MPs are the latest to join the campaign to ban payday loan adverts from children's TV. A damning report from the Commons Business, Innovation and Skills Select Committee published yesterday demanded a further crackdown on irresponsible lenders to protect consumers, and particularly their children.
MP Adrian Bailey, chair of the BIS Committee, said: "It is worrying that children are being exposed to adverts that can present payday loans as a fun, easy and appropriate way to access finance. Children's programmes are not an acceptable place for the adverts."
Figures published last week revealed the number of loan advertisements seen by British kids has soared almost 20,000 per cent in four years.
While 3 million payday loan ads were seen by children in 2008, by 2012 that number had ballooned to 596 million. It means the average child saw 70 payday loan adverts last year, according to media regulator Ofcom.
Disturbingly, more than half of all payday loan ads were broadcast in the daytime in 2012 and there was more TV advertising for payday loans than for mortgages, life insurance or investments.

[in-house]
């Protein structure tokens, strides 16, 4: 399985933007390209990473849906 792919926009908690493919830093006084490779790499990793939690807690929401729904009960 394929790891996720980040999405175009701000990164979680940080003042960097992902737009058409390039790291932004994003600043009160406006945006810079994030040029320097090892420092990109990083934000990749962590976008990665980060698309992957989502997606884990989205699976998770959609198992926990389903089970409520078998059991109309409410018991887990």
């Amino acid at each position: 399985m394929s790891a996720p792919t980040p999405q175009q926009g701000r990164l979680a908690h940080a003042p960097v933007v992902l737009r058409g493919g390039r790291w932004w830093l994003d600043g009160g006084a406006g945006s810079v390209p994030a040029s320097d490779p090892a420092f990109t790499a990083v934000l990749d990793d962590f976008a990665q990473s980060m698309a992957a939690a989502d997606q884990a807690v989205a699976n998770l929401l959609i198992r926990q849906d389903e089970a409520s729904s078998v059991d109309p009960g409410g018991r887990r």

Mike Crockart, a Liberal Democrat MP who is a member of the BIS Select Committee, said: "We have an industry which is out of control and it needs to be dealt with urgently. Consumers are under siege from aggressive companies who are driven solely by profit."
The Select Committee also made a fresh series of recommendations for measures to control rogue lenders. They demanded that all payday loan companies should be required to resubmit their affordability tests to the FCA for approval before they can continue in the sector.
They also called for a limit of one roll-over per payday loan. Payday lenders should be required to give three working days notice before using a continuous payment authority – which allows them to clean out customers' bank accounts – and detail the right of a customer to cancel the CPA, the committee said.
"If a customer misses a repayment it is evidence that they are in financial difficulty," pointed out Mr Bailey. "It is not, as some payday loan companies seem to think, reason for offering a rollover.
"Payday loans should only be considered as a response to occasional financial shortfalls, not longer term financial difficulty."